“When I was working with the schools, I gave them a workshop. I visited them three times throughout six months. What’s fascinating is that they were so appreciative of the entire process because they learned a lot. Which is also what I am hoping for. The word “neoliberalism” in relation to architecture was not necessarily in their vocabulary. Even Filipino architects said, they never thought neoliberalism had any connection with architecture. But, architects are complicit. Sila yung nagdedesign ng mga malls, condominiums, the cities,” he said.

Beyond a statement of facts, the exhibit at the Philippine pavilion this year posed important questions — for developers who are designing after foreign models, for private institutions that are building malls and other privatized public spaces, for the government, which is supposed to create public spaces for its citizens. “We are all involved. We are all complicit,” he said.

The exhibit and the process itself drew a range of reactions. Cabalfin shared that a foreign architect commented on Instagram that asking if one could truly escape colonialism is the wrong question to ask. “Even though they were criticizing the question, it was a great response. As a Filipino, I think colonialism is something that we still grapple with today. We can’t necessarily escape it.” He shared how some foreign guests were surprised about the cities of the Philippines, as presented in the “Neoliberalism” navel. “They didn’t realize the level of development that’s going on,” he said.

The feedback he appreciates most is from the people he worked with through the seven-month process of bringing the exhibition to life. “Looking at the contributions of everybody, what I realized, ‘Ah, it is true!’ Na-prove yung hypothesis ko na we can be optimistic. Even if this is just a small group, I saw the variety of ideas they presented and the power of their ideas. They’re not pessimistic. I don’t want people to think that we can’t do anything about colonialism and neoliberalism.”

Cabalfin shared his plans of bringing the exhibition to the Philippines in 2019. “Filipinos in the Philippines will be the fourth audience,” he said. “The main installation will be the same, but I’m adding another layer to it. Dalawang pusod parin! But I want to revisit my original concept of doing a national student competition. My hope is to select a couple of projects that we can add to that new layer.”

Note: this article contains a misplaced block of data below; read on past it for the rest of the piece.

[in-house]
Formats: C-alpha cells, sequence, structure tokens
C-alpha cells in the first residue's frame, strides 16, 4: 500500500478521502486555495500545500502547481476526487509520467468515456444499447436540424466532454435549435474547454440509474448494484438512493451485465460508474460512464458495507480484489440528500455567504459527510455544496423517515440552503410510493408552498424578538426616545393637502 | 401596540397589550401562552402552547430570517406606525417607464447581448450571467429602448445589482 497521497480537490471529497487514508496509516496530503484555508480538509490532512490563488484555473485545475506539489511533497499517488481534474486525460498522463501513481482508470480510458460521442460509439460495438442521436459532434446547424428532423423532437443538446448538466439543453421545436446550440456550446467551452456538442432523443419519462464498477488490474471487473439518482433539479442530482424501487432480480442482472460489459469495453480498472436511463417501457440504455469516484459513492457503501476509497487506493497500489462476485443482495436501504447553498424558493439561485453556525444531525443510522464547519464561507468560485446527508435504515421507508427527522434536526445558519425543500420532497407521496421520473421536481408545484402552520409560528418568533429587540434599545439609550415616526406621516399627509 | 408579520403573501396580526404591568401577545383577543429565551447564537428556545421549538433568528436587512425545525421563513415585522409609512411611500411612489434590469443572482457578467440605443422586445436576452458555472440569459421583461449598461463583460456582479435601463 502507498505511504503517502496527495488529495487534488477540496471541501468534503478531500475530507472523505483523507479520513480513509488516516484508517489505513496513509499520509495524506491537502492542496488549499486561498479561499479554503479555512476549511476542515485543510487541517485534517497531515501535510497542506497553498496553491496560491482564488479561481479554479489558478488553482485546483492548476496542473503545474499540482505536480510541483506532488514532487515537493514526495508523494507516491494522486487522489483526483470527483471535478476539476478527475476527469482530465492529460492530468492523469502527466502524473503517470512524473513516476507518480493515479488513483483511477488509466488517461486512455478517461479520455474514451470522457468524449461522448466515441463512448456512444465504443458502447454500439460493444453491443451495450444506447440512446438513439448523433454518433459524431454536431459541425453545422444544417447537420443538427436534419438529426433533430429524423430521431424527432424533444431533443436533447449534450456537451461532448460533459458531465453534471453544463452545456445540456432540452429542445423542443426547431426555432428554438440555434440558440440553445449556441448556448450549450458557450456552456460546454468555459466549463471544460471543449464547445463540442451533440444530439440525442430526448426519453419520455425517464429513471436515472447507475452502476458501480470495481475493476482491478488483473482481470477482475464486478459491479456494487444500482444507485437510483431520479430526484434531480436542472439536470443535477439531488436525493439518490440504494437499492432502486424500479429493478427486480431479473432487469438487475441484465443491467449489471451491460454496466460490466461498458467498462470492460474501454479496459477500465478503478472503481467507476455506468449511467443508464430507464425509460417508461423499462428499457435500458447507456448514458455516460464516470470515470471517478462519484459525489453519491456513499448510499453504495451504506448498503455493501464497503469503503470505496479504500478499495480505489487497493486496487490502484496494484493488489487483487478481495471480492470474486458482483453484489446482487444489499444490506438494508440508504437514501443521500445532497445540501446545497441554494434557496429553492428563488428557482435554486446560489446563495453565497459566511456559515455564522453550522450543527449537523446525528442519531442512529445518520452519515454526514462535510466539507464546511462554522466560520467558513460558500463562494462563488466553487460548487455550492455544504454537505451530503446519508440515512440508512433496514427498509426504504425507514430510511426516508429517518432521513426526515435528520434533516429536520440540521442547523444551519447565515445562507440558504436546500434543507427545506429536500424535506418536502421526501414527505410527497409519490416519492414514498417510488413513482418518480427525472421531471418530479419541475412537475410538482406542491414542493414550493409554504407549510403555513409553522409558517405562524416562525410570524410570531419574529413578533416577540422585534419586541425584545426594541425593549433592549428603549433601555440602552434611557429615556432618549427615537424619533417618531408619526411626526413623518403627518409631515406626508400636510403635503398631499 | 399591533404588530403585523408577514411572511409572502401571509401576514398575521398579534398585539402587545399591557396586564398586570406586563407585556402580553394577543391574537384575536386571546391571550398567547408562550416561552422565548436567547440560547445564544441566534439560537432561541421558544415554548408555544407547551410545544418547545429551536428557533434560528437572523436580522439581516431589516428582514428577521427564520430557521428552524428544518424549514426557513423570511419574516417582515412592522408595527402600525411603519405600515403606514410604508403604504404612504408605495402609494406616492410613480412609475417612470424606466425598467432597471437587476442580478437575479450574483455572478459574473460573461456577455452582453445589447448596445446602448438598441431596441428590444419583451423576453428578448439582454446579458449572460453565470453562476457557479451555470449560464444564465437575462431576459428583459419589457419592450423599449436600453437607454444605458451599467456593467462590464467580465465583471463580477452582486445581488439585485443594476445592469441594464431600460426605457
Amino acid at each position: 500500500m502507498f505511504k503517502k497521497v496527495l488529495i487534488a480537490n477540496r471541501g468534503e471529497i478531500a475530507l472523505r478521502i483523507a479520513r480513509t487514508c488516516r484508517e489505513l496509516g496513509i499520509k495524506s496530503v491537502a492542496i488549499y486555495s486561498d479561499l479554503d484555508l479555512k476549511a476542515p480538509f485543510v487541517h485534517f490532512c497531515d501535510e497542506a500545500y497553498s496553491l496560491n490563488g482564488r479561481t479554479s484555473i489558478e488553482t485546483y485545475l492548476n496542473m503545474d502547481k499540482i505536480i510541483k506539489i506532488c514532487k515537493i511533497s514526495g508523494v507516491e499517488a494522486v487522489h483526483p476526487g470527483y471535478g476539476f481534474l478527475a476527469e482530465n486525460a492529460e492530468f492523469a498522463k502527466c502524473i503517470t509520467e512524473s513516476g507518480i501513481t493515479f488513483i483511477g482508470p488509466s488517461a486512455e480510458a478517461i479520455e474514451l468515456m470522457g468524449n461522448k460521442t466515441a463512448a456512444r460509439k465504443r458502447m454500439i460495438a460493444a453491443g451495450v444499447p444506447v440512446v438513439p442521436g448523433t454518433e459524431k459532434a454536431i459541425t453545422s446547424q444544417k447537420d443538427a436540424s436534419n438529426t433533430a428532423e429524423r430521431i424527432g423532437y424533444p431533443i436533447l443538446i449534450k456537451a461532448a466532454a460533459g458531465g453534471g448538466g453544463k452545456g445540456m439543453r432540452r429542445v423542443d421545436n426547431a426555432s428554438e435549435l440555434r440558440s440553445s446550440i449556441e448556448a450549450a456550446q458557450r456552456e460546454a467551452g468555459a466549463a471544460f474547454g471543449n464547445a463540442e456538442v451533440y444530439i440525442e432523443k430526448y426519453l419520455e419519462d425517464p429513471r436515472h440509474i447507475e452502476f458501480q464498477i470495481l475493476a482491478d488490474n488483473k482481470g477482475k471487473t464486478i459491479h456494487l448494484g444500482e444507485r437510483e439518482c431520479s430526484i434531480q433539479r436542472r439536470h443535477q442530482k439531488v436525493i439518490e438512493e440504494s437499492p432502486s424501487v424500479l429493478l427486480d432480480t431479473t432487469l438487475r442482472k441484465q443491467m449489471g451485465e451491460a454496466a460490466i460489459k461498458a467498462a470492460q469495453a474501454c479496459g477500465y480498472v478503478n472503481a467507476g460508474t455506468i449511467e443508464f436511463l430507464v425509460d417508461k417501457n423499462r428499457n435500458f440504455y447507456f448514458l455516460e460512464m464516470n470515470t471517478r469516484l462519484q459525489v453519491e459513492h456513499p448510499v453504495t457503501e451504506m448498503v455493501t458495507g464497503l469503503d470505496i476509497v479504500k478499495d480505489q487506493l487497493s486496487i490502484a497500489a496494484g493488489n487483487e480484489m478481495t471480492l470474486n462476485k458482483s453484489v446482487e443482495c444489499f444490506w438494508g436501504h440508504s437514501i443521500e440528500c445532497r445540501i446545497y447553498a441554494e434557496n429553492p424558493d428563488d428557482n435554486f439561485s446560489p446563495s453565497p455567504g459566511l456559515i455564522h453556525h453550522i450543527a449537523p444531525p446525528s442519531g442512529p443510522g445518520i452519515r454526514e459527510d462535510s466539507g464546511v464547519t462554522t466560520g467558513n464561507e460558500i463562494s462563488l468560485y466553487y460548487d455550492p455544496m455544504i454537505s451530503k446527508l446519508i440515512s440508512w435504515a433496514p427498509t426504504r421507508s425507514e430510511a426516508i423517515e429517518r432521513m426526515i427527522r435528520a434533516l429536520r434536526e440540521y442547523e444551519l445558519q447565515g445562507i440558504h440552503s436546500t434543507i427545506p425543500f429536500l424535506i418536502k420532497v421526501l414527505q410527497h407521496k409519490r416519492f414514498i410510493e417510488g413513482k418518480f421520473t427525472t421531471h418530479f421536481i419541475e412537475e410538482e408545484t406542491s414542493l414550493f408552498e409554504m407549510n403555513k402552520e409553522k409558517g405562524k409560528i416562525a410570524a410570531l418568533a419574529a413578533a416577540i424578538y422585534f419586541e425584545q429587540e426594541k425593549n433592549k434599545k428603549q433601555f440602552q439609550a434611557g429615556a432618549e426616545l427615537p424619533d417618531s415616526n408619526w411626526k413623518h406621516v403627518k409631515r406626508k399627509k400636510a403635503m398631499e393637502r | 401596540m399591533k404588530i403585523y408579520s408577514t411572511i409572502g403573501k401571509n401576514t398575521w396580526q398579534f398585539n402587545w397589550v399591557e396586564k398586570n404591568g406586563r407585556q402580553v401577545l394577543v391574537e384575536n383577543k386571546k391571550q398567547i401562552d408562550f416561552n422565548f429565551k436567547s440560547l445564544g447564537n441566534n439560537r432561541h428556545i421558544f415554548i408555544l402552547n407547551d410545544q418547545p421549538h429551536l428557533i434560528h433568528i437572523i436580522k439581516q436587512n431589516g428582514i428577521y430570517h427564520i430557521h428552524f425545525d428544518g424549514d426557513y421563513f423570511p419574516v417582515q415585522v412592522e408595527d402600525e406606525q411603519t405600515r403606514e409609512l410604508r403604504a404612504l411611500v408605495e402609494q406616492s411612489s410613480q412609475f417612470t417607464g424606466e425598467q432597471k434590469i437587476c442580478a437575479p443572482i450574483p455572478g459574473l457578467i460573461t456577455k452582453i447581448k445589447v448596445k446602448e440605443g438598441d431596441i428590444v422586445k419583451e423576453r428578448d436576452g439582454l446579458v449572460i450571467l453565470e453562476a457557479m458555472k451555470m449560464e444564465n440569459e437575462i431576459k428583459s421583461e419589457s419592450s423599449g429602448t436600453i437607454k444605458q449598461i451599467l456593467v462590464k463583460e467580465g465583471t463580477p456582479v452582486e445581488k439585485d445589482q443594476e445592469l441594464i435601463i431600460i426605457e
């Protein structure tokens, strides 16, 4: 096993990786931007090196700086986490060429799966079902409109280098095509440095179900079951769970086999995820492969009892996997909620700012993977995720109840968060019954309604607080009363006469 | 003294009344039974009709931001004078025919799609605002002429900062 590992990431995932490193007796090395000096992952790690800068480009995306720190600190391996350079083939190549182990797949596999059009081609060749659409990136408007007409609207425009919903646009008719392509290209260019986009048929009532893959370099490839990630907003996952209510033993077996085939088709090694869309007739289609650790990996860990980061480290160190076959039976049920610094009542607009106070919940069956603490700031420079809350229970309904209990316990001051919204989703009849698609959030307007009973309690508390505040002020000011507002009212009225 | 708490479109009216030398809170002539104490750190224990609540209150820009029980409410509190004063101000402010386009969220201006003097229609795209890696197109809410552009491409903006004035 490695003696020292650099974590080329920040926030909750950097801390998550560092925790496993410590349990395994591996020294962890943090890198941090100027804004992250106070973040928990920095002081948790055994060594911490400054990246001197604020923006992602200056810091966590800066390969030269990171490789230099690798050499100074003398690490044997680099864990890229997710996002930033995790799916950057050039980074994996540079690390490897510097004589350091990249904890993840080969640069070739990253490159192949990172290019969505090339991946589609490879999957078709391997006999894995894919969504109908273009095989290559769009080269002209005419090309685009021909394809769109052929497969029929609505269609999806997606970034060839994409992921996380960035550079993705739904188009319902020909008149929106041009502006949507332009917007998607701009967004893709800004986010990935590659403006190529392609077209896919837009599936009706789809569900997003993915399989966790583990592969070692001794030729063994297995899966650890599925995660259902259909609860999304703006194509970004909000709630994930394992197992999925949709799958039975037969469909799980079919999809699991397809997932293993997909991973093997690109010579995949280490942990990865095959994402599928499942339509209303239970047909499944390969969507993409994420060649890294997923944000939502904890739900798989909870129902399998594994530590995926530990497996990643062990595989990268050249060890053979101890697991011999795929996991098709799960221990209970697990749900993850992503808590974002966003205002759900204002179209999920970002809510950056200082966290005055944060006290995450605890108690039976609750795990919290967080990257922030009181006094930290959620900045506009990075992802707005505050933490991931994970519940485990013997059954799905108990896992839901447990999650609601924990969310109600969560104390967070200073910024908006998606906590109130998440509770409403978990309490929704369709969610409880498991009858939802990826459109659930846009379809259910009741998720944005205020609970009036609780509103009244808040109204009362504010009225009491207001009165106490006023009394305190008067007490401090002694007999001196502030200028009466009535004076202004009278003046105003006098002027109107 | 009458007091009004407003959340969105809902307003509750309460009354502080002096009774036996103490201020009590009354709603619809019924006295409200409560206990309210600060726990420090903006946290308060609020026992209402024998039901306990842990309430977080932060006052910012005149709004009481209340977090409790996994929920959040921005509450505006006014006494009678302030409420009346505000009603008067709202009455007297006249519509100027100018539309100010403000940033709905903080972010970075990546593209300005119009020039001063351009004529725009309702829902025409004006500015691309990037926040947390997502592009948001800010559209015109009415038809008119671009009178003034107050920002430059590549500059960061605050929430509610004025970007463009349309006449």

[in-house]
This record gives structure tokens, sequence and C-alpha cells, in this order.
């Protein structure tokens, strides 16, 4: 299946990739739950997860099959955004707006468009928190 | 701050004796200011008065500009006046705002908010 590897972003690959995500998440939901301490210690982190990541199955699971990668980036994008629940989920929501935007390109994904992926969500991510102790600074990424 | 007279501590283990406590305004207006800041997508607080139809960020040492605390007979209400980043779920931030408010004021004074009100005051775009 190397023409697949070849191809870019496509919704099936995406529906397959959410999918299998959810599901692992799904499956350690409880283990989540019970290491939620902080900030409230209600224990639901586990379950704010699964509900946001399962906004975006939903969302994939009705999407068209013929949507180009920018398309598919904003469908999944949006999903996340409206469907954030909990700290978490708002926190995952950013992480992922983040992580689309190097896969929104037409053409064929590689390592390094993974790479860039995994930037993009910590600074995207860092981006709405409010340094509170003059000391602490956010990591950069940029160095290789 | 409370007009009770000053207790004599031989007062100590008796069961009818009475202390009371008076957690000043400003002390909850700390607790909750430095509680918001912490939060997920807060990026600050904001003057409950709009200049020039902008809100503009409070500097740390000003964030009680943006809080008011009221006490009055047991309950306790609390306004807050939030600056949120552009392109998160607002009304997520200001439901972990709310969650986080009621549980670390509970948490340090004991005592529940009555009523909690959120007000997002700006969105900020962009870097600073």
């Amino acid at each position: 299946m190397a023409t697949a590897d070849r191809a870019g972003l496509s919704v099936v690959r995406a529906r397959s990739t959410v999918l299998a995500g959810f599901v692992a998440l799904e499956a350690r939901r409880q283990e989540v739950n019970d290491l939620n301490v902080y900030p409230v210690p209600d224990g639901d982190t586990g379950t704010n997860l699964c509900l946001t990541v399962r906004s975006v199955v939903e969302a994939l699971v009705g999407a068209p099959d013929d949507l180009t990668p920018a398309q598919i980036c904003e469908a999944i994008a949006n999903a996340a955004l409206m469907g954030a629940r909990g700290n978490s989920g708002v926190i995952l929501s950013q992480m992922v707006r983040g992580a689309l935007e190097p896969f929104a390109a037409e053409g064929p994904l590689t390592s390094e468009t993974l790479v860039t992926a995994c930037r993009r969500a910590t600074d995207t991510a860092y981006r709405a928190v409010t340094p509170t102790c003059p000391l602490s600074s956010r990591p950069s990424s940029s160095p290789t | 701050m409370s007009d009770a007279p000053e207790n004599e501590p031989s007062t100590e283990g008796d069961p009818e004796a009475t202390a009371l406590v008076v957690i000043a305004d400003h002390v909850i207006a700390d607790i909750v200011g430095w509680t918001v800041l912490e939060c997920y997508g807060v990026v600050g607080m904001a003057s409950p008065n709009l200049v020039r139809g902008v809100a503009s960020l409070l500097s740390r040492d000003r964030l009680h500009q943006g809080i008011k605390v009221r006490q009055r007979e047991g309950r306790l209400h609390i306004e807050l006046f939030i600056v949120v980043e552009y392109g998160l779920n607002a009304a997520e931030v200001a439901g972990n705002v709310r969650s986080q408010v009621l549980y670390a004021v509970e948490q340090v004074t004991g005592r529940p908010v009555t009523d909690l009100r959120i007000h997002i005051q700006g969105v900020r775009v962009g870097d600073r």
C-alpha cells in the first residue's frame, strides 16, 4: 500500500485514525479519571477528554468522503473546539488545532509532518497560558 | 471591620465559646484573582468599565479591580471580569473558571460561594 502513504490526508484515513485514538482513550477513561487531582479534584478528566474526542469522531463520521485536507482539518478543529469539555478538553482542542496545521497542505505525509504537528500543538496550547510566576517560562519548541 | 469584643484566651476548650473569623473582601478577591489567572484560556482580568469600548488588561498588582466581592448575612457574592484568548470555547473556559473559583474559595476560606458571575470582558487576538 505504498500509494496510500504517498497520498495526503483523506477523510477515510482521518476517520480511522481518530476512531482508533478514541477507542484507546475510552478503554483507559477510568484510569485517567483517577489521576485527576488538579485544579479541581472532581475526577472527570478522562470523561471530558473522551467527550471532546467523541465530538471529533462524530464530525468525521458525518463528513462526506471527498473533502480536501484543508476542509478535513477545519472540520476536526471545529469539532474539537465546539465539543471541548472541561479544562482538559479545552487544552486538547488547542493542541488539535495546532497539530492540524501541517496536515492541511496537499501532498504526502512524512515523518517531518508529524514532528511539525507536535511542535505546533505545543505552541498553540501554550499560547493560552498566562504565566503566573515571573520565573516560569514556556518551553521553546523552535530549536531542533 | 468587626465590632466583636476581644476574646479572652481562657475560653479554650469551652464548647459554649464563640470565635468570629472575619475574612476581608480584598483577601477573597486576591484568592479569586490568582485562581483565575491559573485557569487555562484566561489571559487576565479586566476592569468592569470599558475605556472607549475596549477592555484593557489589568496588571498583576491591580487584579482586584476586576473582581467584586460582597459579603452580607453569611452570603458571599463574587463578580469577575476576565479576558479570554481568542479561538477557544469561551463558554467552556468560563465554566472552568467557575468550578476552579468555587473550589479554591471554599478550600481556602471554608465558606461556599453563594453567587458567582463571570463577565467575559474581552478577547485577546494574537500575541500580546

Why Biennale?

Cabalfin says, to him, the most important part of the project is being part of the conversation, not just between the 63 countries that exhibited in Venice, but also the people who are reading about it on the papers and through their phones. Through the Biennale, the Philippines, which has been participating for five years now, after 51 years of absence, has shown the world aspects of our culture that may have otherwise remained unknown or misunderstood.

“A Philippine Pavilion in the Venice Biennale is a way for Filipinos to enter the minds of other people and cultures, thus expanding our horizons and helping much to bring about international understanding, harmony and peace. This is one way of conversing with other nations, it is an avenue to establish contact and share our culture with the world. Art is a form of cultural diplomacy, which is a soft opener to our political and economic initiatives with other nations. Moreover, our participation in the Venice Biennale is one of the many other projects we have initiated to mainstream art and culture into the national development agenda,” Sen. Loren Legarda, who, with the National Commission of Culture and the Arts, has been championing the Philippine Pavilion since its comeback, said in an interview with The STAR.

This year, 12 curatorial proposals were submitted for a jury composed of NCCA Chair Virgilio Almario, Leandro Y. Locsin, Fernando Zobel de Ayala, Carol Yinghua Lu, Lani Maestro, and the Senator. “For me, the concept of Edson stood out because it did not only look at city as built structure or architecture, but it also looked deeper into the people who live in the city, the whole ecosystem, how the built environment affects the individual and the society,” she said.

In 2019, the Philippine Pavilion will present “Island Weather,” curated by Tessa Maria Guanzon, featuring artist Mark Justiniani, at the 58th Venice Art Biennale. The Pavilion will be open to the public on May 11, 2019 and will run until Nov. 24, 2019.